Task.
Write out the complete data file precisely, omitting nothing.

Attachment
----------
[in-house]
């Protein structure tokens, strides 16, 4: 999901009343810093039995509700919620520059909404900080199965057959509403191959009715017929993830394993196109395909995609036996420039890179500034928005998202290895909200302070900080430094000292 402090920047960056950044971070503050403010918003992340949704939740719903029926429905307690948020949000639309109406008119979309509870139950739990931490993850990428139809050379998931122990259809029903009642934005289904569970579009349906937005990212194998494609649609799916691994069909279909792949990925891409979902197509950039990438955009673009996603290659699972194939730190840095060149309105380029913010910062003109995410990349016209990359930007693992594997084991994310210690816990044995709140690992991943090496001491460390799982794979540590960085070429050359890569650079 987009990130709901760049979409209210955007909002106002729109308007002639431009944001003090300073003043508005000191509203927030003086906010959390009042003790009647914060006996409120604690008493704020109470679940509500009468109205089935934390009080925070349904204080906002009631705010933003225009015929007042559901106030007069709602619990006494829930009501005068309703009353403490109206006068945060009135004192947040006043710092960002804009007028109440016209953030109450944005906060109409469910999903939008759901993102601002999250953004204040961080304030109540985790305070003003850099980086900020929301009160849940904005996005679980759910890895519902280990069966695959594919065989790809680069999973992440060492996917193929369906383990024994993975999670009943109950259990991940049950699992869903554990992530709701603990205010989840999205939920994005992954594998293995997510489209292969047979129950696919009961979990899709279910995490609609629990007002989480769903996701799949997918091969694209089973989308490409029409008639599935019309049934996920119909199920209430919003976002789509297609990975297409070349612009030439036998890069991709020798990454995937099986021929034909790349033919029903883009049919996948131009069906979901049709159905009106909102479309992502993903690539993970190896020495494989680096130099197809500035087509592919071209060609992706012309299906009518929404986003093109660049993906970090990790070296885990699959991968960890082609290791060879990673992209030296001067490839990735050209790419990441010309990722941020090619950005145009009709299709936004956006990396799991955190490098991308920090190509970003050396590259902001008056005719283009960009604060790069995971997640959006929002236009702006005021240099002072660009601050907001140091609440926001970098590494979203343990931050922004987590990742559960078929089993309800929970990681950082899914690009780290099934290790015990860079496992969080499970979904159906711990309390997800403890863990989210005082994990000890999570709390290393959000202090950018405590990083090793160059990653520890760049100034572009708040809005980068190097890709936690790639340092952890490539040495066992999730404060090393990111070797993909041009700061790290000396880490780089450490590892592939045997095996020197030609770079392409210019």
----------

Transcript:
[in-house]
């Protein structure tokens, strides 16, 4: 999901009343810093039995509700919620520059909404900080199965057959509403191959009715017929993830394993196109395909995609036996420039890179500034928005998202290895909200302070900080430094000292 402090920047960056950044971070503050403010918003992340949704939740719903029926429905307690948020949000639309109406008119979309509870139950739990931490993850990428139809050379998931122990259809029903009642934005289904569970579009349906937005990212194998494609649609799916691994069909279909792949990925891409979902197509950039990438955009673009996603290659699972194939730190840095060149309105380029913010910062003109995410990349016209990359930007693992594997084991994310210690816990044995709140690992991943090496001491460390799982794979540590960085070429050359890569650079 987009990130709901760049979409209210955007909002106002729109308007002639431009944001003090300073003043508005000191509203927030003086906010959390009042003790009647914060006996409120604690008493704020109470679940509500009468109205089935934390009080925070349904204080906002009631705010933003225009015929007042559901106030007069709602619990006494829930009501005068309703009353403490109206006068945060009135004192947040006043710092960002804009007028109440016209953030109450944005906060109409469910999903939008759901993102601002999250953004204040961080304030109540985790305070003003850099980086900020929301009160849940904005996005679980759910890895519902280990069966695959594919065989790809680069999973992440060492996917193929369906383990024994993975999670009943109950259990991940049950699992869903554990992530709701603990205010989840999205939920994005992954594998293995997510489209292969047979129950696919009961979990899709279910995490609609629990007002989480769903996701799949997918091969694209089973989308490409029409008639599935019309049934996920119909199920209430919003976002789509297609990975297409070349612009030439036998890069991709020798990454995937099986021929034909790349033919029903883009049919996948131009069906979901049709159905009106909102479309992502993903690539993970190896020495494989680096130099197809500035087509592919071209060609992706012309299906009518929404986003093109660049993906970090990790070296885990699959991968960890082609290791060879990673992209030296001067490839990735050209790419990441010309990722941020090619950005145009009709299709936004956006990396799991955190490098991308920090190509970003050396590259902001008056005719283009960009604060790069995971997640959006929002236009702006005021240099002072660009601050907001140091609440926001970098590494979203343990931050922004987590990742559960078929089993309800929970990681950082899914690009780290099934290790015990860079496992969080499970979904159906711990309390997800403890863990989210005082994990000890999570709390290393959000202090950018405590990083090793160059990653520890760049100034572009708040809005980068190097890709936690790639340092952890490539040495066992999730404060090393990111070797993909041009700061790290000396880490780089450490590892592939045997095996020197030609770079392409210019």